The procedure can be carried out in a couple of different places, and a couple of different people. It may be carried out in the girl’s home, or the home of a relative or neighbor. It may also be done in a health center. Different cultures designate different people to carry out this ceremony. These people range from older women, a traditional midwife, the community healer, a barber, or a qualified midwife or doctor (Female Genital Mutilation).
The tools that are used in doing this operation vary, once again on where the procedure is being done, and on what the community has been doing for years. They are usually performed with special knives. In Mali they use a saw-toothed knife (Cutting the Rose). The procedure is also done with razor blades like the ones the tribes of Sudan use, which they call a Moos el Shurfa (Cutting the Rose). Cultures also have been know to use objects such as glass or scissors, and on extremely rare occasions people have been reported of using sharp stones, burning the clitoris off, or using sharp fingernails to pluck out the clitoris of babies in some areas of Gambia (Cutting the Rose).
There are many disadvantages to this procedure as one may already have been thinking while reading this paper. There are physical side effects associated with this procedure. The most severe is death. While the female is undergoes this procedure there is pain, because in most of the societies that this is taking place, the people are not very well developed, therefore they do not know of thing like anesthesia. Also associated with the procedure are shock, hemorrhage, and damage to the organs surrounding the clitoris and labia (Female Genital Mutilation).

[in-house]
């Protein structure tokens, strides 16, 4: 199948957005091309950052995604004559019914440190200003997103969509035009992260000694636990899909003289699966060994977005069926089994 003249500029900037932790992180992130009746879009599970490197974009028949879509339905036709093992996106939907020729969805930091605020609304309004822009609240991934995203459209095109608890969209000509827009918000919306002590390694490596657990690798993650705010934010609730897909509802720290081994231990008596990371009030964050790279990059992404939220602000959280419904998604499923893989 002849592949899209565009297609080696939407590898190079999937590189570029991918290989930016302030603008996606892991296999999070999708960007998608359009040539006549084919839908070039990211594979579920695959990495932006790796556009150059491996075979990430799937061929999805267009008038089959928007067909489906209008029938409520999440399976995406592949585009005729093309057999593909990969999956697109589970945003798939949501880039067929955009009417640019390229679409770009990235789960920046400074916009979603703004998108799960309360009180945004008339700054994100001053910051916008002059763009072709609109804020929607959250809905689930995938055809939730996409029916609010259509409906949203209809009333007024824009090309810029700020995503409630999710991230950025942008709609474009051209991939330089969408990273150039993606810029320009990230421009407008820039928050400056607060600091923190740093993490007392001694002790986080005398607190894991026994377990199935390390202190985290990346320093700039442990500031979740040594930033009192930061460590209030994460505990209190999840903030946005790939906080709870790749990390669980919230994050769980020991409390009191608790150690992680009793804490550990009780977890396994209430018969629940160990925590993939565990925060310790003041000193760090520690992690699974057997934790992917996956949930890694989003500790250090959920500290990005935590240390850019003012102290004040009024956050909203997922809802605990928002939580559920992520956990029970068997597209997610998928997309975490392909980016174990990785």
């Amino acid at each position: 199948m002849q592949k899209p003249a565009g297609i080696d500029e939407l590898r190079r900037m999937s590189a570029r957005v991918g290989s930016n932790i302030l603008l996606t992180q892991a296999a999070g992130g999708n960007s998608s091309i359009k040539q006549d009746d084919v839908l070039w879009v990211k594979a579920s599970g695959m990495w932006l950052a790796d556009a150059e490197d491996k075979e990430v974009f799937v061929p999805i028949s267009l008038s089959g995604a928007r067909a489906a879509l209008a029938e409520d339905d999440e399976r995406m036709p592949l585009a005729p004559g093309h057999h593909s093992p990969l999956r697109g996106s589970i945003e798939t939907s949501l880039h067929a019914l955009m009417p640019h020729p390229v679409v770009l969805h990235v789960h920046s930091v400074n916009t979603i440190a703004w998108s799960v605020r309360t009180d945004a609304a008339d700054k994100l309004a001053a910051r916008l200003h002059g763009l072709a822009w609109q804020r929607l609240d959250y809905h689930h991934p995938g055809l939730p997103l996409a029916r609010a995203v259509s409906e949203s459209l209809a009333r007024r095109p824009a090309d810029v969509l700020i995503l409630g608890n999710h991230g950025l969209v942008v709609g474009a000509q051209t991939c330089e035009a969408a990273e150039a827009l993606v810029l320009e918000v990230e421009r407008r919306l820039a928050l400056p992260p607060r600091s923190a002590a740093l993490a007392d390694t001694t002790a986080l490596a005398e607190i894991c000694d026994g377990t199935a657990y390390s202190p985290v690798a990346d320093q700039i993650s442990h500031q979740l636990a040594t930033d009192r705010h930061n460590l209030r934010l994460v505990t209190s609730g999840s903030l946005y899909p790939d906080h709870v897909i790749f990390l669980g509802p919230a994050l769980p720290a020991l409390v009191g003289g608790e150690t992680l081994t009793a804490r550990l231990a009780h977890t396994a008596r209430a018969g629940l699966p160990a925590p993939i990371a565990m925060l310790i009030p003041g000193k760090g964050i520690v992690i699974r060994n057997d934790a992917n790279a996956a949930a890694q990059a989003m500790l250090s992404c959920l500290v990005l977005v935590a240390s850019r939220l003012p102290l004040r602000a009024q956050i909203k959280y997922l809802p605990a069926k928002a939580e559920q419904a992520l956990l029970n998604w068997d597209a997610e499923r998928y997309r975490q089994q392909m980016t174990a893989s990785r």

With Regard to your recent coverage of female circumcision, while in Malawi a couple of months ago I came across the story of a fourteen year-old girl of the Yao tribe tat inhabits land in the southern end of the country. She was diagnosed HIV-positive although she was a virgin. Blame was laid on the fact that during tribal circumcision the same razor would be used on any number of children at the same time. The solution the chief offered to take up was that in future each child was to bring its own razor (Cutting the Rose).
That passage bring me to the point that since the operators do many circumcisions at one time there is a very large likelihood that the poor girls will contract horrible diseases. Two of the most common diseases that females catch are HIV and Hepatitis B. These illnesses certainly mean death, because of the lack of adequate mediation available to them. Dr. Rosemary Mburu, A Kenyan gynecologist has estimated that 15 per cent of all circumcised females dies of bleeding or infections, and other reports show that out of every 1,000 females that undergo this procedure 70 women die as a result.